Generally we will not consider an issue raised for the first time on appeal. Romain v. Shear, 799 F.2d 1416, 1419 (9th Cir. 1986) (per curiam), cert. denied, 107 S. Ct. 2183 (1987). There are, however, three exceptions:
(1) in an "exceptional" case when review is necessary to prevent a miscarriage of justice or to preserve the integrity of the judicial process, (2) when a new issue arises while the appeal is pending because of a change in law, or (3) when the issue is purely one of law and the necessary facts are fully developed.
When one of the exceptions is applicable, we have discretion to address the issue. Bolker v. Commissioner, 760 F.2d 1039, 1042 (9th Cir. 1985).
Only the third exception is conceivably applicable in this appeal. Whether it is or not, we decline to consider the newly raised issue. Complex legal issues are presented, including the question of how the "necessary facts are fully developed" principle applies on review of a summary judgment motion. That aspect of the problem has still not been adequately developed by the parties. Under all the circumstances, we conclude that in this case we should not exercise our discretion to review an issue that was not raised in the district court.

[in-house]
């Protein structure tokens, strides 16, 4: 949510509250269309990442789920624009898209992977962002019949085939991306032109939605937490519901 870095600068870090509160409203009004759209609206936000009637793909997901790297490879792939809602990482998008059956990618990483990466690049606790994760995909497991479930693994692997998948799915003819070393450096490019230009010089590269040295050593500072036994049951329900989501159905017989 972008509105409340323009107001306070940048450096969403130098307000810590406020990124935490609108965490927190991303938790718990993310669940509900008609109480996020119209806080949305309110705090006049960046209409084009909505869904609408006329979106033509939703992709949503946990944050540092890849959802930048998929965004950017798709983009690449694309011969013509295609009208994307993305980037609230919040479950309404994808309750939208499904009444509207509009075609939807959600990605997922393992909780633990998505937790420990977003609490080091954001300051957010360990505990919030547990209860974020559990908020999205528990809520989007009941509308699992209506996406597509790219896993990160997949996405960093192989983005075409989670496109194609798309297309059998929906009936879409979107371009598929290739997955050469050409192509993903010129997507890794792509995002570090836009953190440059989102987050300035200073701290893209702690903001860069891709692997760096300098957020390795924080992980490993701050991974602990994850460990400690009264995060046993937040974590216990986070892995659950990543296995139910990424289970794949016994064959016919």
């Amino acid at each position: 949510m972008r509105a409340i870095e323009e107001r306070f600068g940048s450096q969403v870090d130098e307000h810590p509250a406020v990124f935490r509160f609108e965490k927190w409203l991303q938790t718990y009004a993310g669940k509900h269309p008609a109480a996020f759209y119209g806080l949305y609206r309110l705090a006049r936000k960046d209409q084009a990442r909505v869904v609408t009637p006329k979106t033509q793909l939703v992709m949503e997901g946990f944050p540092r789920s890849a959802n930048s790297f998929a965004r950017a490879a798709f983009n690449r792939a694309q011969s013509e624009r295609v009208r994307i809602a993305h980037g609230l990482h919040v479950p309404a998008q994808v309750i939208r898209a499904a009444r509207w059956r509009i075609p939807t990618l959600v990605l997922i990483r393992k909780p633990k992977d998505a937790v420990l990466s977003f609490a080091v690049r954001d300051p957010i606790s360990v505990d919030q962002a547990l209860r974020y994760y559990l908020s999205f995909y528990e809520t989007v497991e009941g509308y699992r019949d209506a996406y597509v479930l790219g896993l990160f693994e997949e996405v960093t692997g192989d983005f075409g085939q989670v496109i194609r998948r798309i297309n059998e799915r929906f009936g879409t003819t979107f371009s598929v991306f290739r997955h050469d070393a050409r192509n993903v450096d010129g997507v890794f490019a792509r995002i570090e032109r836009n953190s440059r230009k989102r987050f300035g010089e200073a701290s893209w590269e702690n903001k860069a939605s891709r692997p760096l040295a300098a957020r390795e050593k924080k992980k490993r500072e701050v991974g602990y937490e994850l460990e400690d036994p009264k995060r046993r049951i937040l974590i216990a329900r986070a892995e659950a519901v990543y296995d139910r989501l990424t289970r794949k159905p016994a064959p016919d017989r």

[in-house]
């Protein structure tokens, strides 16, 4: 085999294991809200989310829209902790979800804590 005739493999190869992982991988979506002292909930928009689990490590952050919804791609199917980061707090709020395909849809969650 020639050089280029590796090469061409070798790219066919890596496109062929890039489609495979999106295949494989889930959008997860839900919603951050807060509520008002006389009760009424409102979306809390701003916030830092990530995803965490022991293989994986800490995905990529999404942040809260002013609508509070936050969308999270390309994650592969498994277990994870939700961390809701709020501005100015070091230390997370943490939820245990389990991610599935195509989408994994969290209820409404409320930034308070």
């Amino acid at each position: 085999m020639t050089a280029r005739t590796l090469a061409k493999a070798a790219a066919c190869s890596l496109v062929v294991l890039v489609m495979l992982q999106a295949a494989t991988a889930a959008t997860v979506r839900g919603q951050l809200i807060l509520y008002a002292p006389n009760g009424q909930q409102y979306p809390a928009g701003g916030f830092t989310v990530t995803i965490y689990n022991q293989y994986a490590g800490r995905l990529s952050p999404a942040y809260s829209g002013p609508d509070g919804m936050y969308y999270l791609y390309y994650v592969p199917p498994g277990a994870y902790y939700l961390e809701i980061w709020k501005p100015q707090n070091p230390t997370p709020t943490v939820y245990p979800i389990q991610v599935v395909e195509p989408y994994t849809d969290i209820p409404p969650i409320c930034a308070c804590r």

Honorable Charles L. Hardy, United States District Judge, District of Arizona, sitting by designation